What 'Agile' Looks Like at CenturyLink
Culture changes are usually focused on a company's personnel, but there are other critical aspects to the process and CenturyLink is unveiling one of its key efforts today at its new CenturyLink Development Center in St. Louis. The facility was formerly home to its Savvis acquisition and was built for a traditional approach to managed services, but now has been dramatically redeveloped and repurposed.
Beginning with the arrival of its current CTO, Amir Hussain, in the fall of 2014, however, CenturyLink Inc. (NYSE: CTL) has been working to transform itself into an "agile" IT organization offering cloud-based IP services, and that led early on into a transformation of its managed services business, based in the former Savvis operation in St. Louis. Former SVP-Platform Jared Wray, who left the company in late 2015, was quick to shake things up among the Savvis crew, pushing them to abandon the traditional hiring hierarchy and work in cross-purpose groups to enable a DevOps approach. (See Wray Reshaping CenturyLink Cloud Operation and New CenturyLink CTO in Major Overhaul.)
The new development center -- the company's third -- was created as part of that process to show that CenturyLink was willing to invest in the changes needed to make this new way of working actually work.
"DevOps is not just culture, it also has to be complemented by tools and facilities," says Richard Seroter, VP of Products for the CenturyLink Cloud platform. So CenturyLink tore the building's interior down to the studs and rebuilt the former cube factory in a way that enabled teams to work in collaborative groups and also has facilities to host customers for their input.
There are now 19 team workspaces in what is a 46,000-square-foot facility and each is designed for collaboration, including tables that can be moved and reconfigured, a sofa and lounge chairs, smartboards and more. That's in addition to the more typical executive briefing room and areas set up to host developer and startup events, and a dining area. The working teams include development, operations and product builders who all work in one open area.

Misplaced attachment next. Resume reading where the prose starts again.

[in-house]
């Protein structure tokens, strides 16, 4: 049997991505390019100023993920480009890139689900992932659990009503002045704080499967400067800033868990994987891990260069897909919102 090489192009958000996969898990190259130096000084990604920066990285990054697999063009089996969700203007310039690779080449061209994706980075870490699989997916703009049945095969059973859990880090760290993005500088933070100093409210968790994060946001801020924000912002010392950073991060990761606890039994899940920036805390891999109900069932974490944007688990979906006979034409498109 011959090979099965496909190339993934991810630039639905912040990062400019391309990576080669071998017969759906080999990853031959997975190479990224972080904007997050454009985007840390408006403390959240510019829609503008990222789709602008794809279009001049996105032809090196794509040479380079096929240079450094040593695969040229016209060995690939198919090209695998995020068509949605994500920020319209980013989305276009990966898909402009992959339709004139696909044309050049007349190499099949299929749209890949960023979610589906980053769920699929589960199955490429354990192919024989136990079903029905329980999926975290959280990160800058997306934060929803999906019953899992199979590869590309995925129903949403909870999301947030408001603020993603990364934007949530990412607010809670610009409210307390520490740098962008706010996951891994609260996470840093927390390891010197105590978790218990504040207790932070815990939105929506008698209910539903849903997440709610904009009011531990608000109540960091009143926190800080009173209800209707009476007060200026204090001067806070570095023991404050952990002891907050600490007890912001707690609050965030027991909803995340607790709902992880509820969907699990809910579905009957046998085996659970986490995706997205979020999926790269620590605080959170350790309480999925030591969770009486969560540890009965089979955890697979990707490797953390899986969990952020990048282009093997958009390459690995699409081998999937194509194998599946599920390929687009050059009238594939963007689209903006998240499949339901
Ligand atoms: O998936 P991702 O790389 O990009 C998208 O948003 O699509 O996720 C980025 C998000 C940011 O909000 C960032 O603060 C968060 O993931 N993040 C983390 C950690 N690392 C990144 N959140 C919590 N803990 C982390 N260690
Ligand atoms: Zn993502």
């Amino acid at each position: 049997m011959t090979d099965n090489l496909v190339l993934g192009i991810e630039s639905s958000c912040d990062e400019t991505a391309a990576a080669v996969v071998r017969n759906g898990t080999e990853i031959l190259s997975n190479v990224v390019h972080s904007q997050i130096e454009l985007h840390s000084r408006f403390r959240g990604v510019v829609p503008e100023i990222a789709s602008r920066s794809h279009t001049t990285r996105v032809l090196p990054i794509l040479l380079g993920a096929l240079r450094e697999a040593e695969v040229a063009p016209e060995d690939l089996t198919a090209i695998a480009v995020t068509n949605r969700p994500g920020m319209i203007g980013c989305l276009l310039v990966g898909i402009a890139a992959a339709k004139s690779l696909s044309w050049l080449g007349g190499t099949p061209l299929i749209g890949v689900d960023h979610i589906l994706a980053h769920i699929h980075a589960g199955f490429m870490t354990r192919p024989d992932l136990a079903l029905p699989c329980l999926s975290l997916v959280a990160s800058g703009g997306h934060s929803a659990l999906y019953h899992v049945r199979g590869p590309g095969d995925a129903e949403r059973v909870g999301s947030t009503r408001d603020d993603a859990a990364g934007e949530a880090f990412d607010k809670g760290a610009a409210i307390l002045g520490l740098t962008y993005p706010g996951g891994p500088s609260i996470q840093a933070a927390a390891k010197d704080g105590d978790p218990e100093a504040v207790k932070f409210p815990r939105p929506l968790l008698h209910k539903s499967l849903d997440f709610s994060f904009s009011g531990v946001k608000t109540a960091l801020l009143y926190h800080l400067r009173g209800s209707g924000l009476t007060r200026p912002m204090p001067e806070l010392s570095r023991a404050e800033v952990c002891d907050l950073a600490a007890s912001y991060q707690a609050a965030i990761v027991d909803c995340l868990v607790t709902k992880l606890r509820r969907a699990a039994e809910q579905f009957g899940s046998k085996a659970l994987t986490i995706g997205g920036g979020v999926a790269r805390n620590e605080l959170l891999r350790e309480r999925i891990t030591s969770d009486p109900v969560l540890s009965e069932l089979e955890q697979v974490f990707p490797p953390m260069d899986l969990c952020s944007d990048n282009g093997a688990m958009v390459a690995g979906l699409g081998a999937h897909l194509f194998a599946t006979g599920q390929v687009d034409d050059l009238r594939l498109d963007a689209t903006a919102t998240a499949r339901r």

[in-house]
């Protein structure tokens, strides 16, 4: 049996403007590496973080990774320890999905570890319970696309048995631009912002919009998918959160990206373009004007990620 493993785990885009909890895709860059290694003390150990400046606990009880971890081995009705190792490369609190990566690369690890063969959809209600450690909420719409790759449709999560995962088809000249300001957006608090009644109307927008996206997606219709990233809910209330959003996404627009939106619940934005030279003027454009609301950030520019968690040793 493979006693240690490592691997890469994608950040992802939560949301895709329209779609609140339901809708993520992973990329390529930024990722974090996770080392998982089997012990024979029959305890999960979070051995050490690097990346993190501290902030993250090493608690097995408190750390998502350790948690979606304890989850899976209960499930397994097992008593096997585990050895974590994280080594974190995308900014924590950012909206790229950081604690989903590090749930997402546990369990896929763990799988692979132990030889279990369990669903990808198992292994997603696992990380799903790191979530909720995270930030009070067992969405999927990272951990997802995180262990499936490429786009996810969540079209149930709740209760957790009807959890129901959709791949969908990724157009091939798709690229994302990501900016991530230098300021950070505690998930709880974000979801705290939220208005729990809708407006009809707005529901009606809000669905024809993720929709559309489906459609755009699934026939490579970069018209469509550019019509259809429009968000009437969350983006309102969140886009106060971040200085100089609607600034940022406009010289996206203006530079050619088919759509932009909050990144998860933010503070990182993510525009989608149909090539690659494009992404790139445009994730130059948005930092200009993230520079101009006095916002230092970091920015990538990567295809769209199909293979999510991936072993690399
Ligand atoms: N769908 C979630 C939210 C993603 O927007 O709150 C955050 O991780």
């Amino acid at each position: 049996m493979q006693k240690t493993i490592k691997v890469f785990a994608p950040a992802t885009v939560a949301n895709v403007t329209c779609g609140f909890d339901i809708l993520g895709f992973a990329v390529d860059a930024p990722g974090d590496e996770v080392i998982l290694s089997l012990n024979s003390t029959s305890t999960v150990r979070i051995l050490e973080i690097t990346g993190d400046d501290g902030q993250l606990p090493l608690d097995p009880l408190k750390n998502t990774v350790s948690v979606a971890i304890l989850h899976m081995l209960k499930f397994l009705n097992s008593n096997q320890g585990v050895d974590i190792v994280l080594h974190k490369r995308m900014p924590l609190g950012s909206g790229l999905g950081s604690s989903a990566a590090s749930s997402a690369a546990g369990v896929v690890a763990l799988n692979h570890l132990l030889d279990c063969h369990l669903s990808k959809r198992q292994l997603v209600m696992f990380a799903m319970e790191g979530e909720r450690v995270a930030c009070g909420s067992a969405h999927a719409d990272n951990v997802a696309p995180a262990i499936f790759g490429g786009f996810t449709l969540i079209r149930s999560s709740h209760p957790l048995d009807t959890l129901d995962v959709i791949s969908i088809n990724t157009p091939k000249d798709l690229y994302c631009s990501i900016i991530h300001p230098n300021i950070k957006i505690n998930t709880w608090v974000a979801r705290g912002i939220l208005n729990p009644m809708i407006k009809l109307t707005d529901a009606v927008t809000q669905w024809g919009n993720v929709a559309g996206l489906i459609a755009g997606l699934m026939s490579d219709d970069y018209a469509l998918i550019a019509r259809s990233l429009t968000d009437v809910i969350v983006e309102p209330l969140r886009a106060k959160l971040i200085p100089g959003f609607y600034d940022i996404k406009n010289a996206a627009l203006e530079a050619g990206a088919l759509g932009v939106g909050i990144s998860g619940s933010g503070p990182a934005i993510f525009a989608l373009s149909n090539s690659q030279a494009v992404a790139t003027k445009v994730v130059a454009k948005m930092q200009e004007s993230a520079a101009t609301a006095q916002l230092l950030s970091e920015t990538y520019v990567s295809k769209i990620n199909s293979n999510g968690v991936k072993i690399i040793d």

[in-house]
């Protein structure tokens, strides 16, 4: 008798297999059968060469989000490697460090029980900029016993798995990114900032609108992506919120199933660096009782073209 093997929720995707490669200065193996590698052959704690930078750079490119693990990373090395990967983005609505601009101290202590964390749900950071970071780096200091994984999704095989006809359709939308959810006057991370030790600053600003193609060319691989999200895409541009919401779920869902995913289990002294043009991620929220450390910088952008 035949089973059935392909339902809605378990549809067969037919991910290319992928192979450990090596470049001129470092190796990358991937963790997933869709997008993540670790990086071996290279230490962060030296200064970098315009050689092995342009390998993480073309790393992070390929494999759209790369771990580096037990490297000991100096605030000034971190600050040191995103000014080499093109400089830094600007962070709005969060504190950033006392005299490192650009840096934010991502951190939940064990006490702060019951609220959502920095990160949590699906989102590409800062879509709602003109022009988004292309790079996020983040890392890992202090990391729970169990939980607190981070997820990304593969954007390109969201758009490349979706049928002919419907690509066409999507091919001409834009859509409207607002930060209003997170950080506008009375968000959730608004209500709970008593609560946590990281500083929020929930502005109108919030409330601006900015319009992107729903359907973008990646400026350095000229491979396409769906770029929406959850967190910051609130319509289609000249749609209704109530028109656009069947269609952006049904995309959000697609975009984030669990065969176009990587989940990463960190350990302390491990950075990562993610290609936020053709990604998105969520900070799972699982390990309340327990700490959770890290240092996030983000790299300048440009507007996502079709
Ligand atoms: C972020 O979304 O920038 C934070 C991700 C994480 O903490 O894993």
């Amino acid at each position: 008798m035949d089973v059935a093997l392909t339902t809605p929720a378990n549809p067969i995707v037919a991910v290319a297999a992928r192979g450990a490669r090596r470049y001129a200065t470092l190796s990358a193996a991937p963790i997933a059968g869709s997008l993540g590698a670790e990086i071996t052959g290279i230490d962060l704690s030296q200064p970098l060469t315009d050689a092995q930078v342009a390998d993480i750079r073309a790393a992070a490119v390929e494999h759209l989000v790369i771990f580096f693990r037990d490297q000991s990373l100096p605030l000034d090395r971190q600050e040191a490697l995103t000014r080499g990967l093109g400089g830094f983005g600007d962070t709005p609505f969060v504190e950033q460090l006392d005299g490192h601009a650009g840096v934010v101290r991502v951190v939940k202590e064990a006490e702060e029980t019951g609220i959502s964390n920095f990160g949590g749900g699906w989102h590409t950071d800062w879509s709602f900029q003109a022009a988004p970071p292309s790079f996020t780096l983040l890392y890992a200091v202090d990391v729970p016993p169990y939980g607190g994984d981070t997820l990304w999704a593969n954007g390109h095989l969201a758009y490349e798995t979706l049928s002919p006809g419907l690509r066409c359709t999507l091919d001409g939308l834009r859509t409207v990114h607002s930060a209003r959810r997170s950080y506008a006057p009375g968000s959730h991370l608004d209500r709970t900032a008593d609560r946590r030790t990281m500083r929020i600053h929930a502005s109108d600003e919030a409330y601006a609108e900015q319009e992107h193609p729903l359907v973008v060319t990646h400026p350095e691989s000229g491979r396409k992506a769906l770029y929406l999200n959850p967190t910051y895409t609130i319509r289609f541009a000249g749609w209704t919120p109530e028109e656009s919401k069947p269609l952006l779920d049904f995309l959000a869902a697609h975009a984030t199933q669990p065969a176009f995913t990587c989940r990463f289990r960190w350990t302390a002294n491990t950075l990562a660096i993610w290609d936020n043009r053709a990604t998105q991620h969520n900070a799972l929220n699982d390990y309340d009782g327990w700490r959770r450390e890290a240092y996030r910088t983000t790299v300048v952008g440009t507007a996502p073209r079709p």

"Collaboration is a key element of software development, it's not about keeping your head down on your code, it's about working with the team and your agile coach," he comments. "Facilitating that by an actual space is really key for us."
The intent is to host executive briefings, including some tied specifically to the operation in St. Louis but also for customers on the East Coast and in Europe for whom the Seattle or Monroe, La., development centers represent a significantly longer journey. Those briefings are important to CenturyLink's new way of operation, says Seroter, because the company depends on getting its subject matter experts and its customers together for meaningful discussion.
"We want to make sure our customers are going somewhere where they are closer to our subject matter experts," he says. "We have remarkably high satisfaction ratings from customers who do briefings with us because we don't staff briefing people -- architects who only do briefings for us. We bring in the product owners, which give us such authentic meaningful conversations with the customers. So we send people to the best places where they get the most authentic experience."
In addition to what is considered managed services, the St. Louis facility is also home to other CenturyLink offerings such as its new database offer, Relational DB Service, and a new backup service that will be announced shortly. On the managed services side, one of the key goals is to automate processes wherever possible, enabling customers to do self-service, and retaining the hands-on "white glove" aspect of managed services for those functions where a human touch is required, Seroter says. "The team is responsible for developing this next generation of managed services," he comments. "As we continue to evolve those around operating systems, we want to make sure there is much more self-service capability -- and it may be monitored more by people -- but it has more automation around it and the people part is focused on high-value activities, not on things that can be automated."
— Carol Wilson, Editor-at-Large, Light Reading